1) we need someone to solve our niche problem

2) we need someone to solve it as soon as possible

3) we need people who understand our sub-sector of the industry.

Our team of dedicated specialists covers niche sectors of the technology industry; from Electronics to Digital Media and Software Development – meaning that we have the knowledge and reach to solve our clients’ challenges.

With some clients, they have such a specific problem that cannot be solved by someone in the UK. We have, on more than one occasion, sourced the right candidate from outside the UK. We have the ability to look globally if it means we will be providing our clients with the solution to their problem.

As the demand for tech jobs continues to grow, so will the demand for contractors.

We understand the need for fast action when our clients present us with their recruitment problems. We strive to ensure that each client is matched with the right contractor and that their problem is solved with as little hassle as possible.

If you have a need for a contractor, call us on 0141 332 4422 or email our director Ben Hanley at

Enigma People is an award winning technology recruitment consultancy. Visit our job search page for the latest vacancies in digital, electronics and software in Scotland.

Follow us on Twitter @enigmapeople@enigmapeople  ic_lkdin_22  and LinkedIn

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Posted June 06, 2016 | Contracting, For Freelancers, Recruitment Industry | No Comments »

To Freelance Or Not To Freelance?

Freelancing continues to be a popular option for workers in the UK – 4.55 million Britons are now choosing to freelance and work short term contracts. Scotland is a popular place to be a freelancer, with Edinburgh and Glasgow among the UK cities with the highest number of registered freelancers skilled in development, web design, content writing and research.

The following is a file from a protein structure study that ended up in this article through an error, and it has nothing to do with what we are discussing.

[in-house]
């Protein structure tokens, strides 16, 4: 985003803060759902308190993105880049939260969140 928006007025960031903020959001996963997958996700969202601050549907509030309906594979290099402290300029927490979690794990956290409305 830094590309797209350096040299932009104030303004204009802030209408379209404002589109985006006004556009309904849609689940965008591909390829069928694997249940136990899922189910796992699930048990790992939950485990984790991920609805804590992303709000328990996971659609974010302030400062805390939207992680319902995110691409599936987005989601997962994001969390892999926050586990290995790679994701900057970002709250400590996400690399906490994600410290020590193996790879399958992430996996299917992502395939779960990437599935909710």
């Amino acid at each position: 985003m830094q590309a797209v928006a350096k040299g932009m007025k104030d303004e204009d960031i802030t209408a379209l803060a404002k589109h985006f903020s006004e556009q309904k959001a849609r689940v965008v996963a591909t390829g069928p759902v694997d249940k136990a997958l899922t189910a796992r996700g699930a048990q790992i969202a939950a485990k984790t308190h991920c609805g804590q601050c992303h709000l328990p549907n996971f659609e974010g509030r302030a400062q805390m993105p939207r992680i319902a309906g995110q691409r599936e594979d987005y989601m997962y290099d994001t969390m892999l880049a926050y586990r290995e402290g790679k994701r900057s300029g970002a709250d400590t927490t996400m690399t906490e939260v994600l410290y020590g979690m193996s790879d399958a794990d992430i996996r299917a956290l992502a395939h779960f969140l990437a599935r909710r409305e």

Contracting has become popular for many reasons. It allows skilled workers in certain industries to choose which contracts they want to work and when. It provides freedom and flexibility from a traditional 9-5 way of working, often allowing freelancers the choice to work from the office, or remotely from home or abroad. Working a large number of jobs over a relatively short period of time means a freelancer’s CV racks up a broad range of experience and diverse skills. It allows you to be your own boss and benefit from higher rates of pay compared to those working the same roles on a permanent basis.

Cloud based platforms, apps and websites such as act like an “uber for jobs” making it even easier for freelancers to find work and for businesses to find contract hires.

Businesses choose to hire freelancers when they have a short to medium term project and/or need to hire in a specific skill set. In particular we see a huge demand for this in the Software Development industry, where skills are so in demand many businesses hire on a contract basis as this is all they can get. Candidates skilled in software development enjoy a premium rate of pay and are never short of job opportunities. The latest Markit UK Report on Jobs: Scotland, reports demand for contractors increased during January 2016 with the rate of growth the fastest for 3 months and above the average for 2015 as a whole.

While the freelance lifestyle may seem appealing on the surface, there are many downsides to consider. Job security completely disappears when working on a contract basis. There is no notice period if you were to be let go or if a project were to fall through. Working from home or working at a company temporarily, means contractors miss out on a sense of team, collaboration with colleagues and making friends at work. Other benefits such as holiday or sickness pay, company pension contributions and other health schemes are also non existent for contract workers.